"We encourage every organization to take action to strengthen their cybersecurity posture to reduce their exposure to these types of threats," Goldstein said in a statement.

HOW IT WORKS

Ransomware scrambles a victim organization's data with encryption. The criminals leave instructions on infected computers for how to negotiate ransom payments and, once paid, provide software decryption keys.

The attacks, mostly by criminal syndicates operating out of Russia and other safe havens, reached epidemic proportions last year, costing hospitals, medical researchers, private businesses, state and local governments, and schools tens of billions of dollars.

Biden administration officials are warning of a national security threat, especially after criminals began stealing data before scrambling victim networks and saying they would expose it online unless a ransom was paid.

Average ransoms paid in the United States jumped nearly threefold to more than $310,000 last year. The average downtime for victims of ransomware attacks is 21 days, according to the firm Coveware, which helps victims respond.

U.S. law enforcement officials say some of these criminals have worked with Russia's security services and that the Kremlin benefits by damaging adversaries' economies. These operations also potentially provide cover for intelligence-gathering.

"Ransomware is the most common disruptive event that organizations are seeing right now that would cause them to shut down to prevent the spread," said Dave White, president of cybersecurity firm Axio.

Experts say the rise of automated attack tools and cryptocurrencies, which make it harder to trace perpetrators, has exacerbated the attacks.

"We've seen ransomware start hitting soft targets like hospitals and municipalities, where losing access has real-world consequences and makes victims more likely to pay," said Ulf Lindqvist, a director at SRI International, who specializes in threats to industrial systems.

"We are talking about the risk of injury or death, not just losing your email," he said.

SOPHISTICATED ATTACK

Mike Chapple, teaching professor of information technology, analytics and operations at the University of Notre Dame's Mendoza College of Business and a former computer scientist with the National Security Agency, said systems that control pipelines should not be connected to the internet and be vulnerable to intrusions.

"The attacks were extremely sophisticated, and they were able to defeat some pretty sophisticated security controls, or the right degree of security controls weren't in place," Chapple said.

Brian Bethune, a professor of applied economics at Boston College, said the impact on consumer prices should be short-lived as long as the shutdown does not last more than a week or two. "But it is an indication of how vulnerable our infrastructure is to these kinds of cyberattacks," he said.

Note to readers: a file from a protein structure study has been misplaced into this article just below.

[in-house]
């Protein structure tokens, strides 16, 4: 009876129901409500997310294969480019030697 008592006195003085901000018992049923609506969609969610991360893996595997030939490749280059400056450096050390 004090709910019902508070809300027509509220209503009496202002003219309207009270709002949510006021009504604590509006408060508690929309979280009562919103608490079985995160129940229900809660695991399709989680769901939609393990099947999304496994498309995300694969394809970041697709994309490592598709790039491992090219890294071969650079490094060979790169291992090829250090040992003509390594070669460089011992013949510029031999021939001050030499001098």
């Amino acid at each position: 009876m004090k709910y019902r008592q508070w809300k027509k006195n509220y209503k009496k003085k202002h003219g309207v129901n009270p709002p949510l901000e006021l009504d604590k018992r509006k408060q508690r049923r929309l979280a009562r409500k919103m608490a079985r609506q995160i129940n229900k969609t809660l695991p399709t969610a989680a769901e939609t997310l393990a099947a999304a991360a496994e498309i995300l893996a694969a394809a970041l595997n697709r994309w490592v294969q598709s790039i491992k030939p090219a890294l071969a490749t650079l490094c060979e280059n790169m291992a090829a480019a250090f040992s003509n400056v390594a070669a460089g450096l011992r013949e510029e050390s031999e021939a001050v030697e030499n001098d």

Bethune noted that the shutdown is occurring at a time when energy prices have already been rising with the economy reopening further as pandemic restrictions are lifted. According to the AAA auto club, the national average for a gallon of regular gasoline has increased by 4 cents since Monday to $2.94.

"It's a serious issue," said Tom Kloza, global head of energy analysis at Oil Price Information Service. Closing the pipeline "could snarl things up because it is the country's jugular aorta for moving fuel from the Gulf Coast up to New York."

Anne Neuberger, the Biden administration's deputy national security adviser for cybersecurity and emerging technology, said last month that the government was undertaking a new effort to help electric utilities, water districts and other critical industries protect against potentially damaging cyberattacks. She said the goal was to ensure that control systems serving 50,000 or more Americans have the core technology to detect and block malicious cyberactivity.

Since then, the White House has announced a 100-day initiative aimed at protecting the country's electricity system from cyberattacks by encouraging owners and operators of power plants and electric utilities to improve their capabilities for identifying cyberthreats to their networks. It includes concrete milestones for them to put technologies into use so they can spot and respond to intrusions in real time.

Information for this article was contributed by Alan Suderman, Eric Tucker, Frank Bajak, Martin Crutsinger and Michael Balsamo of The Associated Press; by David E. Sanger, Clifford Krauss and Nicole Perlroth of The New York Times; and by Ellen Nakashima, Yeganeh Torbati and Will Englund of The Washington Post.

A company that operates a major U.S. energy pipeline says it was forced to temporarily halt all pipeline operations following a cybersecurity attack.
A company that operates a major U.S. energy pipeline says it was forced to temporarily halt all pipeline operations following a cybersecurity attack.
FILE - In this Sept. 8, 2008 file photo traffic on I-95 passes oil storage tanks owned by the Colonial Pipeline Company in Linden, N.J. A major pipeline that transports fuels along the East Coast says it had to stop operations because it was the victim of a cyberattack. Colonial Pipeline said in a statement late Friday that it “took certain systems offline to contain the threat, which has temporarily halted all pipeline operations, and affected some of our IT systems.” (AP Photo/Mark Lennihan, File)
FILE - In this Sept. 8, 2008 file photo traffic on I-95 passes oil storage tanks owned by the Colonial Pipeline Company in Linden, N.J. A major pipeline that transports fuels along the East Coast says it had to stop operations because it was the victim of a cyberattack. Colonial Pipeline said in a statement late Friday that it “took certain systems offline to contain the threat, which has temporarily halted all pipeline operations, and affected some of our IT systems.” (AP Photo/Mark Lennihan, File)